A short walk up gets you to yet another bench that overlooks Sycamore Canyon from another angle. This is called the Sycamore Canyon Overlook.
The rocky trail from there takes you to a fork, where you can either veer left to the Hidden Valley Overlook trail or right to the Danielson Monument and Waterfall, as well as the Old Boney Trail.
The Hidden Valley Overlook trail is rocky and a bit challenging and gets you some nice views of Dos Vientos off towards Camarillo. It ends with a nice "overlook" of Hidden Valley.
Off to the right, a jaunt down the hill gets you to a sign that tells you you're getting close the waterfall.
There's a stream crossing that most of the year is easy to get across as there's not a lot of water in there, although in particularly rainy winters it can get more challenging in the winter/spring.
So after you cross the stream, you're off on a mostly narrow, single-track trail. Watch out for poison oak on the sides. It is there in the moist areas. I run up there with shorts and do my best not to touch the growth. You're much safer wearing long pants. Just be aware. The next juncture, in the trail, you go straight to the waterfall, or veer left up to the Danielson Monument.
So if you take sharp right hand turn, you're on your way to the Danielson Monument (a tribute to Richard K. Danielson, who lived on land in this area for 32 years with his family, until it was sold to the National Park Service in 1980). Awesome views from several vantage points as you head up the trail. A bit of a climb. Be prepared! Check out other photos of the monument HERE and larger pics HERE.
About 2/3rds of the way from the bottom of the canyon to the Danielson Monument, you can veer off to the Old Boney Trail, an interesting, mostly single track trail that has great views of Boney and intersects with the Fossil Trail.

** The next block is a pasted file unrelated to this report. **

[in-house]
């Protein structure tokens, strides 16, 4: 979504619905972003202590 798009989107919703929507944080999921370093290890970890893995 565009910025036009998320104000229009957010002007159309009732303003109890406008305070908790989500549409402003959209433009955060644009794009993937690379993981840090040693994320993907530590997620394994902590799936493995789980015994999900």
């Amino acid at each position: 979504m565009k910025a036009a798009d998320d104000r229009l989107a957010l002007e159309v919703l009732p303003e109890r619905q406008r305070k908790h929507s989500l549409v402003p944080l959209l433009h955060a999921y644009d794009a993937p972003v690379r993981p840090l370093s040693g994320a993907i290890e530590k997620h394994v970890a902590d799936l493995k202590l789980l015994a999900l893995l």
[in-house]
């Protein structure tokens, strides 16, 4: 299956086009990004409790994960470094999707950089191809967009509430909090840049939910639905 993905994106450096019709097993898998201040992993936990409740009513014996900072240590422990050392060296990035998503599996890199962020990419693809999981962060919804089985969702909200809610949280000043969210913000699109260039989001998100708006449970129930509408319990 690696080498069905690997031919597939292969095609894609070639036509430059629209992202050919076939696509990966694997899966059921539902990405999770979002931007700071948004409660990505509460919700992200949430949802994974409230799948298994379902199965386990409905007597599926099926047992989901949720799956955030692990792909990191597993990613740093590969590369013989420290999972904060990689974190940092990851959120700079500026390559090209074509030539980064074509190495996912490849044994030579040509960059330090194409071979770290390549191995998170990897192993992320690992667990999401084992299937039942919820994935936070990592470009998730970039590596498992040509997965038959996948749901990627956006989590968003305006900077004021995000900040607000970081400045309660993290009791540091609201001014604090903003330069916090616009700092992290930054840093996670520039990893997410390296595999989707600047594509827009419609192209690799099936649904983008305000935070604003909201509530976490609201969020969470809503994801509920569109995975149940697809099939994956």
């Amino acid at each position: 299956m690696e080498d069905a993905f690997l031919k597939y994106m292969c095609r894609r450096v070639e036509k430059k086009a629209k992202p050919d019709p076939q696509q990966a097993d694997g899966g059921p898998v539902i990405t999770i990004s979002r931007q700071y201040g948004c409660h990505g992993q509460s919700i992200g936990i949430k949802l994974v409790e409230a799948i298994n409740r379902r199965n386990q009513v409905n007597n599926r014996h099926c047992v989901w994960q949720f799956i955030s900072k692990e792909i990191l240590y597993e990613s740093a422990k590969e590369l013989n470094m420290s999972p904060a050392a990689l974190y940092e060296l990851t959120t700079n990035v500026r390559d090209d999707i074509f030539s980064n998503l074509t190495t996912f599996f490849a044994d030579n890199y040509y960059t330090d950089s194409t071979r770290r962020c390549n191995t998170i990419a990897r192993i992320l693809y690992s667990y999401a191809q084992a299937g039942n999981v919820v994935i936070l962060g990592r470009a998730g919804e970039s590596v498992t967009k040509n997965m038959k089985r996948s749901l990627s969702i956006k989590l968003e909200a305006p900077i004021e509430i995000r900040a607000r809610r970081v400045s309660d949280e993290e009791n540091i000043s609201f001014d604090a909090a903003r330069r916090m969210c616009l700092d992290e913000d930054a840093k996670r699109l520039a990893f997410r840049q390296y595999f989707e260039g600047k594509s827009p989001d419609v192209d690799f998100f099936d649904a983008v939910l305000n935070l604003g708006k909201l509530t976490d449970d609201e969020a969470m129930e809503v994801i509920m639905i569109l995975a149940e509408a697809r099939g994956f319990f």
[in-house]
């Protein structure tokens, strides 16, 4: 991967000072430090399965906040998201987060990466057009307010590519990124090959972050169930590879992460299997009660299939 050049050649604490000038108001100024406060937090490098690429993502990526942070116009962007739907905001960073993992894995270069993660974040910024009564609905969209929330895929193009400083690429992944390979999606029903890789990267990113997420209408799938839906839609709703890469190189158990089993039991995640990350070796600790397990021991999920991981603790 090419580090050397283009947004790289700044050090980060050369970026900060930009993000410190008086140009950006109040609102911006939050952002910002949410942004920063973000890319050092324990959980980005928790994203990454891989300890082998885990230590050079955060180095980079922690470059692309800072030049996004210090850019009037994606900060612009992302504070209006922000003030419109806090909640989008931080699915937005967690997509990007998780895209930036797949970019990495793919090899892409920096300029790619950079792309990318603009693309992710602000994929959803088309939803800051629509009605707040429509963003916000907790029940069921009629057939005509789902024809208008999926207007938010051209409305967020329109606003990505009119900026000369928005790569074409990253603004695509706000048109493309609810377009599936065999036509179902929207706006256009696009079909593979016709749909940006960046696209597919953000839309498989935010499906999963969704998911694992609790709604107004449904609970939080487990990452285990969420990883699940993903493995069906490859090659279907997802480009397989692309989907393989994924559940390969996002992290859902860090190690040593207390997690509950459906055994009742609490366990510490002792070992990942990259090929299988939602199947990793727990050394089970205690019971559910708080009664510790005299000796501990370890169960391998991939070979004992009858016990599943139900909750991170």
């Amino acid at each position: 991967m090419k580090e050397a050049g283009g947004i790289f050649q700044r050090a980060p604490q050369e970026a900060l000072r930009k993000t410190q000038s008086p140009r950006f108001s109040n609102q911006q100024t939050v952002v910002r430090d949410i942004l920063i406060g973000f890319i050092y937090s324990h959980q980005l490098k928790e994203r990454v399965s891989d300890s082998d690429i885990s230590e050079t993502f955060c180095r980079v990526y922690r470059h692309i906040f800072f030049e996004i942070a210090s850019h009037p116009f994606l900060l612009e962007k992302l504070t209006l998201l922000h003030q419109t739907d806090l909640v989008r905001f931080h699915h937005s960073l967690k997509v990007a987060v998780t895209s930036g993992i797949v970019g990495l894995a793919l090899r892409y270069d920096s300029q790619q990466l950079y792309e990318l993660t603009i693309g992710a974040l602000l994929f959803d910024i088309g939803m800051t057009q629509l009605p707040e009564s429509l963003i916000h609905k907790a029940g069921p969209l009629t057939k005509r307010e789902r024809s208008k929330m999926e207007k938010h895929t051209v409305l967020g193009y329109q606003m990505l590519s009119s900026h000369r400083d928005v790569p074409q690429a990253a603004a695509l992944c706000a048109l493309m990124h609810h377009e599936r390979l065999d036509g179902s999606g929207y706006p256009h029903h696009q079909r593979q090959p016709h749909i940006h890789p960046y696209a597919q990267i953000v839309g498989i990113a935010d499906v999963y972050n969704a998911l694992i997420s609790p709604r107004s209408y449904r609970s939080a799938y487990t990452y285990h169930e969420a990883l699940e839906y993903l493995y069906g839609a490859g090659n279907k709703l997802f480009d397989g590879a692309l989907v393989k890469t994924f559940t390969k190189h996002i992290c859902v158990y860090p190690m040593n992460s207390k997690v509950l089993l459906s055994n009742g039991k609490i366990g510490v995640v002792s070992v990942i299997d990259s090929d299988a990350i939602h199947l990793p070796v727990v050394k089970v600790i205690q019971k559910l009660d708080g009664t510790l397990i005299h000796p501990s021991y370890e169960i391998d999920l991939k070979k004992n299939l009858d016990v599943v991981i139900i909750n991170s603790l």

The Calabasas "Bark Park" is located at 4232 Las Virgenes Road. To get there from the 101, take Las Virgenes Road south just under a mile. The entrance is on the left (east). If you're going fast, it is easy to miss it. It's a nice, local dog park open 5am to 9pm with a plenty of space for the doggies as well as a separate gated kids' play area and plenty of parking.
On the north side of the park is the trailhead to the Bark Park Trail, a 1.2 mile climb that links you up with the New Millenium Loop Trail. Round trip you're talking about a 2 1/2 mile hike.
It is a nicely maintained trail with a steady, uphill climb, which means that the way back is a lot quicker than the way up. I would call it a moderate climb for the most part. A good walk to take the kids on. But it can get a bit hot up here, so bring water and sunscreen on summer days.
As you can see from the sign, there's a lot more exploring you can do on these nicely maintained trails in Calabasas.
More on the Bark Park at www.cityofcalabasas.com/recreation/barkpark.html.